"We run the risk of an enormous and costly error in this country if we do not get the details right, which is why I warmly welcome the recent assurance by the Secretary of State and the Minister that the inquiry into High Speed 2 will examine both the strategic case and the specifics of the proposed route. Frankly, we get one shot at making the project work and, vitally, if it is to succeed, it must be done on the strongest evidence and commanding broad-based support in the country".
He said that there was a need to upgrade the classic existing rail routes and plan for the long term with High Speed 2, but had another idea:
"Why does High Speed 2 not connect with HS1? It is crazy not to connect them, in my view. I had a meeting with the chief executive of Crossrail recently, and I asked him, "Has anyone considered using Crossrail as a link between High Speed 1 and High Speed 2?" He said, "You're the first person who's ever proposed that to me." Such a link may not be the answer, but it is surely the sort of issue that we should look at as we consider a multi billion pound scheme over many years. Has High Speed 2 been considered in the context of broader UK aviation policy? Should we not look at connecting Birmingham airport, Heathrow and other airports in the midlands and the south as part of our total transport policy?"
"The route will have a potentially devastating impact on my constituency of North Warwickshire. We face the prospect that the line as it runs in to Birmingham from the main line will branch off in my constituency, causing a huge amount of devastation to the villages of Gilson and Water Orton. The main line will continue further north, causing severe impact on the town of Coleshill and the village of Middleton. Potentially even more worrying, if the Y-shaped route happens, we might end up with the junction in my constituency, probably tripling the amount of blight and devastation in North Warwickshire. We do not know exactly where the Y-shaped junction is going to be, but there is a great deal of concern throughout my constituency. If the Y-shaped junction does end up in my constituency, it will probably be the single most affected in the country as a result of the route."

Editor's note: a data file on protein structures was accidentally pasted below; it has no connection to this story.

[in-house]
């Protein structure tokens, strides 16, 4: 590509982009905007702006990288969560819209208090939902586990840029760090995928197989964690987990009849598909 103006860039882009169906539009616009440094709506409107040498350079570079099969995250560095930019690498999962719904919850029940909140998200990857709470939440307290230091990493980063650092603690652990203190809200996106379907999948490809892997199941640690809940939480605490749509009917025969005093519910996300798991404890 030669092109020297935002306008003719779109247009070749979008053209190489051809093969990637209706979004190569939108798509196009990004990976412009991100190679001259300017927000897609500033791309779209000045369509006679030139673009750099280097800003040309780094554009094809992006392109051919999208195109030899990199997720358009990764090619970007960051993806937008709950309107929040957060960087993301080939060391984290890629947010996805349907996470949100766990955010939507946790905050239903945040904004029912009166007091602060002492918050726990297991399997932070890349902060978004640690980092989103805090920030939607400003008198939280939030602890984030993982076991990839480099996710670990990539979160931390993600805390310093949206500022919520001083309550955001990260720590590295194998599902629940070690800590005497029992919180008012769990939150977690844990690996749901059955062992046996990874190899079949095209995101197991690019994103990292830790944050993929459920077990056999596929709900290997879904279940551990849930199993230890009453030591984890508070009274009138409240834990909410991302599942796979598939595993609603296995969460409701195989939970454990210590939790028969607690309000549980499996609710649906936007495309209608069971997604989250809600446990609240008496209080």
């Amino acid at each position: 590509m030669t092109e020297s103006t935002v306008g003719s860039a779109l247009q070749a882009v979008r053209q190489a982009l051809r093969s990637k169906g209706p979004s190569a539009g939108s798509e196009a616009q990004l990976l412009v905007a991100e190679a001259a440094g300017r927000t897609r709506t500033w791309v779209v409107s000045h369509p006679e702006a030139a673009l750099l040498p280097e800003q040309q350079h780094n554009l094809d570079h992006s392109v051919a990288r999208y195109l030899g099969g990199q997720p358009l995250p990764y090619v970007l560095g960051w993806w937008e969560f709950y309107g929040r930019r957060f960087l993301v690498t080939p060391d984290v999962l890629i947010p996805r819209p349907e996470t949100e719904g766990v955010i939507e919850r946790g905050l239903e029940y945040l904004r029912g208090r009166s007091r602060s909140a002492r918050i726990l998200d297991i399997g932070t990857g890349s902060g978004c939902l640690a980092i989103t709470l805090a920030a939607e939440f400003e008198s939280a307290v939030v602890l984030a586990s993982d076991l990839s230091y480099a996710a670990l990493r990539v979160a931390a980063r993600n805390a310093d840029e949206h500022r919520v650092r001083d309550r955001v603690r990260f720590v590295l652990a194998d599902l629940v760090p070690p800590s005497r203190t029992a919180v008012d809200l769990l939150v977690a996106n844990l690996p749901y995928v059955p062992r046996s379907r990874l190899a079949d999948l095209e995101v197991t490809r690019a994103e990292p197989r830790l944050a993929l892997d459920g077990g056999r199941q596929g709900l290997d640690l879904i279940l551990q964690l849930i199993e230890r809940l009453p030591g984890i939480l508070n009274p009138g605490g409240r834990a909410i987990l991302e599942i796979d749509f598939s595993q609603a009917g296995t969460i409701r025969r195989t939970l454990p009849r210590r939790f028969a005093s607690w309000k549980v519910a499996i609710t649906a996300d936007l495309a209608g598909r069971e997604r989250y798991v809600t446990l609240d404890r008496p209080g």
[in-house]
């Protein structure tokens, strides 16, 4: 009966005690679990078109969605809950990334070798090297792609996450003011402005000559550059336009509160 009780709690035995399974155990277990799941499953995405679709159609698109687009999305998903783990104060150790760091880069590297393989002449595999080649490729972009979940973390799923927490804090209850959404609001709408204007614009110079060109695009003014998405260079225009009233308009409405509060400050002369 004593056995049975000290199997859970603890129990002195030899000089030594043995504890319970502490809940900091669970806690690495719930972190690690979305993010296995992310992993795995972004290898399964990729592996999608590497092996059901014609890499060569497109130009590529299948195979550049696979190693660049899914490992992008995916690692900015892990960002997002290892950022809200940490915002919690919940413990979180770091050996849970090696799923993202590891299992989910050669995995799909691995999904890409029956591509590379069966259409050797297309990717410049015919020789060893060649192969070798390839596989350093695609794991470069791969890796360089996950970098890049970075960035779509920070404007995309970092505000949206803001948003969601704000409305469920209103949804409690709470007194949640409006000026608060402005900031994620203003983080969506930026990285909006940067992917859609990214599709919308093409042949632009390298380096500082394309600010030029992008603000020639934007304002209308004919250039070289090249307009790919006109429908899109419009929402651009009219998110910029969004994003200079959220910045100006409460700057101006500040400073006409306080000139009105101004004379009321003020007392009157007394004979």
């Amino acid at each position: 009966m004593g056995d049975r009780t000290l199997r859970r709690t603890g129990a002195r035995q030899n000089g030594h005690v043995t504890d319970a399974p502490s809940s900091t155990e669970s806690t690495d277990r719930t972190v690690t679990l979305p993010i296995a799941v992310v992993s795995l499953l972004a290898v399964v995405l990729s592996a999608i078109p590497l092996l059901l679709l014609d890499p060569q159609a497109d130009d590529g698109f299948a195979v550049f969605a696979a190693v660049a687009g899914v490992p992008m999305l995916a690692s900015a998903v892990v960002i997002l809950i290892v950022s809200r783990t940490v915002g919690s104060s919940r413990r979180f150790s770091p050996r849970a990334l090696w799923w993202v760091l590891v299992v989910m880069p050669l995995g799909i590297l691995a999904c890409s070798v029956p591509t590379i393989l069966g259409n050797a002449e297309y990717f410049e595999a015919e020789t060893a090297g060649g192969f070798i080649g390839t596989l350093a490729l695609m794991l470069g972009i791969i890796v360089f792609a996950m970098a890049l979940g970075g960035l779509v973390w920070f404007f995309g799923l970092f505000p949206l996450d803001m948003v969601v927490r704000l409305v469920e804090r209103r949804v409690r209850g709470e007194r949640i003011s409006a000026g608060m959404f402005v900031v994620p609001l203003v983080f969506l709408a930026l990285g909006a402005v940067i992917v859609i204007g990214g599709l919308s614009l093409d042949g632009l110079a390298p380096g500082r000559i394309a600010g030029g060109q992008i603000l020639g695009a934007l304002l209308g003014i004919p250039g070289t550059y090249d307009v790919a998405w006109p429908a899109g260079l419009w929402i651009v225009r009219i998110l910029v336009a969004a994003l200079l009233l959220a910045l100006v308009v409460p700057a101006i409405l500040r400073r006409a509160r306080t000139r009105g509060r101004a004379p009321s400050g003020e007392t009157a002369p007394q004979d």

He was keen that the Government looks at the operation of the exceptional hardship scheme for those whose property may be affected by its proximity to the route.
"People understand that Governments need to make difficult decisions such as this, but they have to make them within a framework that is open, transparent and understandable. If it looks as though decisions are being made in a murky way, that completely undermines what the Government are trying to do. By definition, people applying under the exceptional hardship scheme are going through a difficult time. I urge the Minister to look at how it is working and to point out to the panel that it is not there to be a hard-nosed gatekeeper, but to implement a clear and transparent process in a neutral and even-handed way."
"I strongly believe that careful mitigation measures can eliminate the most intrusive local impacts of high-speed rail. Modern engineering techniques give us an expanding range of ways to use sensitive design to make transport infrastructure easier to live with and less intrusive; a number of Members have referred to the example of High Speed 1, where that mitigation work has been done with some success in many areas.
"I believe that it is possible to find a solution that is balanced and fair; that generates the significant economic benefits of high-speed rail for the country as a whole, and that is fair to the local communities that are directly affected by whatever line of route is ultimately chosen. Hopefully, this debate will take us closer to finding a solution and choosing that route.
"We intend the consultation to be inclusive, wide-ranging and comprehensive, providing a range of opportunities for Members and their constituents to go through these kinds of concerns about the impact on landscapes and communities. Our consultation is designed to run for about five months, which is longer than the statutory minimum. We take this process very seriously, because we know the gravity of the concern that is felt in some communities."